Keeping the blogosphere posted on the goings on of the world of submarines since late 2004... and mocking and belittling general foolishness wherever it may be found. Idaho's first and foremost submarine blog. (If you don't like something on this blog, please E-mail me; don't call me at home.)

Tuesday, September 26, 2006

The Launch Of Freedom

PCU Freedom (LCS 1) was christened and launched today in Marinette, Wisconsin, today; as you can see from this photo, she made quite a splash:

Freedom is the first of a planned run of up to 60 Littoral Combat Ships; the second hull, Independence, is being built to quite a different design. I haven't been following this class of ship very closely, but CDR Salamander has; he doesn't seem to like them very much.

From my perspective, a small 3,000 ton ship seems like it's not really big enough to either give out or take any real punishment, so hopefully it'll just be involved in "presence" missions where it won't have to really fight. It'll probably look pretty through a periscope, though.


Anonymous Anonymous said...

While little crappy ship is a very cute phrase, the LCS is actually the kind of ship we lack in the USN right now. It has a lot to offer the surface fleet, and with the small Blue/Gold crews will be relatively inexpensive to operate. (Right now we are using Arleigh Burkes and Ticondaroga class ships for interdiction, and the Perry class are due for retirement.)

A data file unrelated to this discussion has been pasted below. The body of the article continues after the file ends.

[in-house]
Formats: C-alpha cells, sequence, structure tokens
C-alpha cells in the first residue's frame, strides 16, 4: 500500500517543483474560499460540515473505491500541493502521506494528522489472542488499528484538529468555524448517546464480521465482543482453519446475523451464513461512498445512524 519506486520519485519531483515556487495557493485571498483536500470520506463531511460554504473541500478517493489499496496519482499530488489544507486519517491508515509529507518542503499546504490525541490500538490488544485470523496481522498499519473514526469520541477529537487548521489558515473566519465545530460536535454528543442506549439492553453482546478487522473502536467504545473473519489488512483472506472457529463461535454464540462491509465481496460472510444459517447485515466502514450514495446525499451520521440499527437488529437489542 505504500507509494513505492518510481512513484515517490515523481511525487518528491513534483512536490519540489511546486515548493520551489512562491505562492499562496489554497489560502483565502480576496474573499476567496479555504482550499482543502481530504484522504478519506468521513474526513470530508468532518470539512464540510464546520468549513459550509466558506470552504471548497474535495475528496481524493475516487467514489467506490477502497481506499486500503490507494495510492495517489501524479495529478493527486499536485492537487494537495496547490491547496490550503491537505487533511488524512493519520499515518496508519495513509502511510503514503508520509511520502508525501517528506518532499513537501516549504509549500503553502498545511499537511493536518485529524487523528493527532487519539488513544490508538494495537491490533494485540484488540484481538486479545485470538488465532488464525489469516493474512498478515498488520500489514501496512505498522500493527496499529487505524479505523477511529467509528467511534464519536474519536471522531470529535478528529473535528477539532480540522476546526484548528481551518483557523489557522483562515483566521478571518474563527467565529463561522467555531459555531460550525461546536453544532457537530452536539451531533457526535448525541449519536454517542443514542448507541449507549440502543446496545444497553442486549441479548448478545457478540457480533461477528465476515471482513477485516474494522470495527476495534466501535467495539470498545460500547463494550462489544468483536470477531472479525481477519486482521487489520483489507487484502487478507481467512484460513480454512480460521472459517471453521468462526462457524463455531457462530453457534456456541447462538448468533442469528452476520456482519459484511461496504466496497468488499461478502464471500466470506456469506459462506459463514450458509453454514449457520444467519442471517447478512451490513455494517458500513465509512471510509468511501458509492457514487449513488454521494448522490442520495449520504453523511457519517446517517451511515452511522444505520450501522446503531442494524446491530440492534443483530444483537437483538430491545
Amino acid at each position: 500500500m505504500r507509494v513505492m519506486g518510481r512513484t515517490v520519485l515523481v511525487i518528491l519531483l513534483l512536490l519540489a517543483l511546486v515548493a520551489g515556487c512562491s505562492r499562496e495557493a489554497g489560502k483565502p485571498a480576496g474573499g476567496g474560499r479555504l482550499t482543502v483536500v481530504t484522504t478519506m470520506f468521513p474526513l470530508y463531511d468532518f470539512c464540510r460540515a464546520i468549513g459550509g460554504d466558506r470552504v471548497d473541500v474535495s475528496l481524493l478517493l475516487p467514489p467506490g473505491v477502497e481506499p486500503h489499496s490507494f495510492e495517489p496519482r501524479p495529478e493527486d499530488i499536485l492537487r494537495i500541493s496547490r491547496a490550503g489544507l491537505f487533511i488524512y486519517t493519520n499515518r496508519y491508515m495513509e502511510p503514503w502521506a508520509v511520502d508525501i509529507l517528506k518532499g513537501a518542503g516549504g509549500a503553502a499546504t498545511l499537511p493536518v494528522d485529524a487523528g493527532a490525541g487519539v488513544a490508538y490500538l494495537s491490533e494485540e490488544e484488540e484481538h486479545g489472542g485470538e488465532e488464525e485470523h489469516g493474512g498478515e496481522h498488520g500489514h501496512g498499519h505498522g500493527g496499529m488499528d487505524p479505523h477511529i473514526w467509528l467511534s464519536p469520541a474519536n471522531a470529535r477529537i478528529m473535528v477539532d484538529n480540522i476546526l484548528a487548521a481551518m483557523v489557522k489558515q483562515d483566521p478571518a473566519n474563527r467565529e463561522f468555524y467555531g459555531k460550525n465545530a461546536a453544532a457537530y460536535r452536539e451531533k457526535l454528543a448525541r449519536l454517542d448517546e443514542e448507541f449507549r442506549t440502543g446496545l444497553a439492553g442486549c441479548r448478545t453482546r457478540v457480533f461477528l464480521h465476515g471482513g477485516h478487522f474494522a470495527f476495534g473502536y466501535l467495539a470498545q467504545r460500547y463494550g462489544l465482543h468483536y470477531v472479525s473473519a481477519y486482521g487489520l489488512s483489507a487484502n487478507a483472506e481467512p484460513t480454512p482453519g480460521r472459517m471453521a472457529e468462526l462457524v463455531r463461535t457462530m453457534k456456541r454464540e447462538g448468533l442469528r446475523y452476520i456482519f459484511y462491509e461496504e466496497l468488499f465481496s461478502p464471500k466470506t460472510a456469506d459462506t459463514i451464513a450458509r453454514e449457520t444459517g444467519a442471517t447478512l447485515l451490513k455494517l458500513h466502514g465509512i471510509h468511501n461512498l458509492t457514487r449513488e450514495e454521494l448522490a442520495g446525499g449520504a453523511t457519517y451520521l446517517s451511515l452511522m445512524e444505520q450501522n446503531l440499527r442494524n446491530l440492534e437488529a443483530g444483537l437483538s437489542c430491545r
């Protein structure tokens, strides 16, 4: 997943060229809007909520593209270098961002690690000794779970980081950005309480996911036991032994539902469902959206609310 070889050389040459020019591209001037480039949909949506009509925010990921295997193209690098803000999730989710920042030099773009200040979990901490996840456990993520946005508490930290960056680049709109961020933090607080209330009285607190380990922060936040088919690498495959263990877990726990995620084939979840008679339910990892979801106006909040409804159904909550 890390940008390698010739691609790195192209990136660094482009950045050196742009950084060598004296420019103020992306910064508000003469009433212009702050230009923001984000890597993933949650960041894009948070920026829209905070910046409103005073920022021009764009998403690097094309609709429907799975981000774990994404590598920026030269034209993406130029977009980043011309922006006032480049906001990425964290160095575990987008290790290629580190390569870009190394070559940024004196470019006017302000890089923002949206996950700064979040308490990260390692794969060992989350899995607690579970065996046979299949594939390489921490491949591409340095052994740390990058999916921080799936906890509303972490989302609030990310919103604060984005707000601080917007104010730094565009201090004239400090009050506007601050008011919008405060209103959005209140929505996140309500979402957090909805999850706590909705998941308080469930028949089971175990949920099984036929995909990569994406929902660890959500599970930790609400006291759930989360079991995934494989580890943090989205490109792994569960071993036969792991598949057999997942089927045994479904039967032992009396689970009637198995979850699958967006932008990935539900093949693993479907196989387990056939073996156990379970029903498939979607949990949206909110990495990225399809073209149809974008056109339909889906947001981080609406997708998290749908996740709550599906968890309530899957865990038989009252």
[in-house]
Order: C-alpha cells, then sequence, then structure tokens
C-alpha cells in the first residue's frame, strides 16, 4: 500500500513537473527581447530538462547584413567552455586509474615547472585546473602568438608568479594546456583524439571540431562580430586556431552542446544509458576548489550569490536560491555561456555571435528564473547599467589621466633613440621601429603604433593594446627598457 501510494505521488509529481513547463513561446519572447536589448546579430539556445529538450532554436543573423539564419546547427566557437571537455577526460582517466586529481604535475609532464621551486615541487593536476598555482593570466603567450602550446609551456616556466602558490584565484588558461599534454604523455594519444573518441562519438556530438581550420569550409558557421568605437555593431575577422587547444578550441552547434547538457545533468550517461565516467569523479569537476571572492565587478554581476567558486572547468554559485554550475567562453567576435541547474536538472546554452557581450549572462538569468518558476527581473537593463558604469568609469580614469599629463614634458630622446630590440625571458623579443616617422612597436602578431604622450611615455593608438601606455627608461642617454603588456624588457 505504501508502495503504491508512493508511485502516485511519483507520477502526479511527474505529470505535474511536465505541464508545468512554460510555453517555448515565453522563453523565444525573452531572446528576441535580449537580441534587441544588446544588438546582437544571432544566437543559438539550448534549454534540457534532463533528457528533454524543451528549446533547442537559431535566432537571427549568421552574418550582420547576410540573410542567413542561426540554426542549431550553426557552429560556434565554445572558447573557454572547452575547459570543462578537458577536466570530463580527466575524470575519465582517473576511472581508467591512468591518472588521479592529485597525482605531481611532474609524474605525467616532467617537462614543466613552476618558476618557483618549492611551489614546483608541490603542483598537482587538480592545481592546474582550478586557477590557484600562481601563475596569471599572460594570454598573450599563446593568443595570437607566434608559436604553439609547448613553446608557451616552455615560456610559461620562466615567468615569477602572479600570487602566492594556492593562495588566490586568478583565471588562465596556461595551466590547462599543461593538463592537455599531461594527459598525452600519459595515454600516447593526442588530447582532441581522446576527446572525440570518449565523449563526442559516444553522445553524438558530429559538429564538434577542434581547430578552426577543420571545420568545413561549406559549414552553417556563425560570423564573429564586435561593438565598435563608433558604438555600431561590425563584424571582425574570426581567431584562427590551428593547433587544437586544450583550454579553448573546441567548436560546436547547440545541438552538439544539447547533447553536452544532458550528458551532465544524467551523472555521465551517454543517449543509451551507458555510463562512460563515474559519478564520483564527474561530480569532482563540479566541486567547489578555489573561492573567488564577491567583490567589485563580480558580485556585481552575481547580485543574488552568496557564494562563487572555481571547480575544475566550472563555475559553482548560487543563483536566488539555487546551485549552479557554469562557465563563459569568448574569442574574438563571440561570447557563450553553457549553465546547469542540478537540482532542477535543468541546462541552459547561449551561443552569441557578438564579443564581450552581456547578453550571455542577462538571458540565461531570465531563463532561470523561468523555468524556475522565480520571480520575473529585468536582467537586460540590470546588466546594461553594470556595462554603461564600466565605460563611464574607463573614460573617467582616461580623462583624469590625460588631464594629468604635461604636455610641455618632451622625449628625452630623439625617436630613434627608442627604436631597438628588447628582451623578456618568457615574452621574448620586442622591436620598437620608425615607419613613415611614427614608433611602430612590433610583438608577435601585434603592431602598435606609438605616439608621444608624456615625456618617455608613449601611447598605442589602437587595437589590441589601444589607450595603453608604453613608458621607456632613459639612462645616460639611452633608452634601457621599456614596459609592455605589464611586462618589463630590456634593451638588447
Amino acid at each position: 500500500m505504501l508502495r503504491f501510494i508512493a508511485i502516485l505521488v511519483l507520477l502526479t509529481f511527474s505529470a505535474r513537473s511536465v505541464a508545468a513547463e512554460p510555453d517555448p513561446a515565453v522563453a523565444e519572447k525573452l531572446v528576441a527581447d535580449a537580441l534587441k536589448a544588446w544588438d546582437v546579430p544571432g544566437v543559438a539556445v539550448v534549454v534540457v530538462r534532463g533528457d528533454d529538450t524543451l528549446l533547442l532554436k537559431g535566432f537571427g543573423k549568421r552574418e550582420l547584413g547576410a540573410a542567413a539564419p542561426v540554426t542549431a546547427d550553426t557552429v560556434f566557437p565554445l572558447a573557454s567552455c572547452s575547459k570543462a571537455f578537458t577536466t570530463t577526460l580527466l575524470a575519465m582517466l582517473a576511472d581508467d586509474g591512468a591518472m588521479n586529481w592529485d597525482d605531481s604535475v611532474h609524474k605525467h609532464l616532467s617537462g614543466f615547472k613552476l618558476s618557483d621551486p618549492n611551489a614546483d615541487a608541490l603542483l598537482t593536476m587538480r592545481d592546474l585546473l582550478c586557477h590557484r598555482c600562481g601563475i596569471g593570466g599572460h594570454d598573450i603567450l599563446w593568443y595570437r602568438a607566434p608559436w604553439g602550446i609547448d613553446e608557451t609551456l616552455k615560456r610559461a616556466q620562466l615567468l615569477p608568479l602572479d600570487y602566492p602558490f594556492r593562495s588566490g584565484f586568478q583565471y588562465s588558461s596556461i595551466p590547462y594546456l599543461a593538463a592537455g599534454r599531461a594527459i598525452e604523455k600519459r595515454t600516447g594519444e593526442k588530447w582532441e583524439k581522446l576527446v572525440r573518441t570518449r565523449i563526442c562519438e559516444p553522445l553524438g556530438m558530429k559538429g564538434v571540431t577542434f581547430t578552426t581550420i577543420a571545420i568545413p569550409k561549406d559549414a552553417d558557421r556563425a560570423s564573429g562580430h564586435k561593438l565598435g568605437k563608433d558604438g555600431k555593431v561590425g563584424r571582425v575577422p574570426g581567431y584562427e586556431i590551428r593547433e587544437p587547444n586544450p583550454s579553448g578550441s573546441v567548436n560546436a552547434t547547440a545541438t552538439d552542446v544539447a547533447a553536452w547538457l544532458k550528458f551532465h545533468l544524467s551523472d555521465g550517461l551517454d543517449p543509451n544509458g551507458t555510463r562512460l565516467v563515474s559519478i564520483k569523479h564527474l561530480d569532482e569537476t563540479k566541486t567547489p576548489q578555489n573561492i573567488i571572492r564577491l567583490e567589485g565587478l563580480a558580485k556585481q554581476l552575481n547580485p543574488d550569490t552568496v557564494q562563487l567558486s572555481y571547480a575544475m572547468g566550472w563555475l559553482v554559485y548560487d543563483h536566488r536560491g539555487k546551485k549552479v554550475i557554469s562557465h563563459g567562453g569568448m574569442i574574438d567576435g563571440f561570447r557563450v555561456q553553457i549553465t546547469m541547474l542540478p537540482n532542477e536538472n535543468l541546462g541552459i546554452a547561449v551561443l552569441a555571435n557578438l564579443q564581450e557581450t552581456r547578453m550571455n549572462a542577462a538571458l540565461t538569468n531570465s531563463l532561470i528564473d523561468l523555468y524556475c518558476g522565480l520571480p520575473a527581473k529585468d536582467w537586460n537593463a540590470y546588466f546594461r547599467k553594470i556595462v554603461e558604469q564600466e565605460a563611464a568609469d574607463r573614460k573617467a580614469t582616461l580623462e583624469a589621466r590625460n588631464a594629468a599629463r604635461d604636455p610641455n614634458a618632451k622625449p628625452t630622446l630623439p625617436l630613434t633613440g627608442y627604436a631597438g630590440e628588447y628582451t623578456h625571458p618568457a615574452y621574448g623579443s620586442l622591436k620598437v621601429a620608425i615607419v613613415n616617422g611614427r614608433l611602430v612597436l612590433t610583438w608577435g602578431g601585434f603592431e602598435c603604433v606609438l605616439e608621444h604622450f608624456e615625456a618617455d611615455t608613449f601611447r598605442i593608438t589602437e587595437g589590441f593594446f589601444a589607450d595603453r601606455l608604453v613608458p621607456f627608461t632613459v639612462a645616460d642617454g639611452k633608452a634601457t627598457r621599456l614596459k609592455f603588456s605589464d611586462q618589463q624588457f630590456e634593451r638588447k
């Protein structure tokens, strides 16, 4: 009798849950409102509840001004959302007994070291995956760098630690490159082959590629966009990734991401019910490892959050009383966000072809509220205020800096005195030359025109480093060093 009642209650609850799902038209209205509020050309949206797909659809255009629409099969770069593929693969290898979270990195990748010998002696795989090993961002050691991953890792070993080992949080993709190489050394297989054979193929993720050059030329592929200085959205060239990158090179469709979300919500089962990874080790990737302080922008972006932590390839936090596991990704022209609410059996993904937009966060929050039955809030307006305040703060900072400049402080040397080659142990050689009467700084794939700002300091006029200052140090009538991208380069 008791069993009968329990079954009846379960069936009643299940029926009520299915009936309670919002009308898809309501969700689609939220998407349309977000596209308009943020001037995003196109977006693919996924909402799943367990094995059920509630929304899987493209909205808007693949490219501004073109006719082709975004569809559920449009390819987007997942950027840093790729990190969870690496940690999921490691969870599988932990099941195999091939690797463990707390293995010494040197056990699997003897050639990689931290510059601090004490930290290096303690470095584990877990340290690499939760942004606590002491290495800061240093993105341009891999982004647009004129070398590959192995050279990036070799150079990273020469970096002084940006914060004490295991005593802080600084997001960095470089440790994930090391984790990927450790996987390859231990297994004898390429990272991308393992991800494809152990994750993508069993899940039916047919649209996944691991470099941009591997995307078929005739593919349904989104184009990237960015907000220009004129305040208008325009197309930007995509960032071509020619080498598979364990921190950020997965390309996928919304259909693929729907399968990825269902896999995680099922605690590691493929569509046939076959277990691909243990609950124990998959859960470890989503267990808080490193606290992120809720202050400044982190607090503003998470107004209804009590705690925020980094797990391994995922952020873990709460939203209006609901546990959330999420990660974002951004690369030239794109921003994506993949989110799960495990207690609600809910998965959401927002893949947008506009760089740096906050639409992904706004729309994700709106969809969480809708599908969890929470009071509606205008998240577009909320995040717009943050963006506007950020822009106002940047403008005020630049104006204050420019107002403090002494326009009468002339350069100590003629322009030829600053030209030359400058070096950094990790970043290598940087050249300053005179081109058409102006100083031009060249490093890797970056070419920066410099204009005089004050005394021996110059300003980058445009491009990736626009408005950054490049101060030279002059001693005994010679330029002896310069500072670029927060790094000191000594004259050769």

The LCS (particularly the GD version) is a huge forward step forward as a platform, but also is designed to make future upgrades easier to implement. It's all about the technology ad sensors.

9/26/2006 6:24 AM

Anonymous Anonymous said...

LCS is a huge step backwards. We built a ship that won't protect it's crew from harm, and when they do get hit, they will be grossly undermanned to fight the damage and save their ship, thus breaking CAPT. Jones first rule of the Navy: Don't give up the ship.

Structurally, it's a freakin' mess. We got away from aluminum deckhouses (FFGs and CGs) and built an all steel ship (Burke DDGs) and patted ourselves on the back...good job, well done and all that. Then we turn around and build the LCS at the cost of a quarter billion a piece (yes, I didn't stutter) and that's not counting all the cool toys they will stuff into that hull, and the damn things have a steel hull and an aluminum deckhouse! STOOPID!

By definition, a warship is designed to go into harms way, and render destruction upon the enemy, and return to port, and make ready to do so again. The LCS will be unable to perform this mission, and will, like the Cyclones, become a Coast Guard ship within 15 years.

Oh, and by the way, I hear the "module" thing ain't working too good. Guess those SWOs that inputted the design forgot about weight and stability calcs, and the ugly things that does to an aluminum superstructure.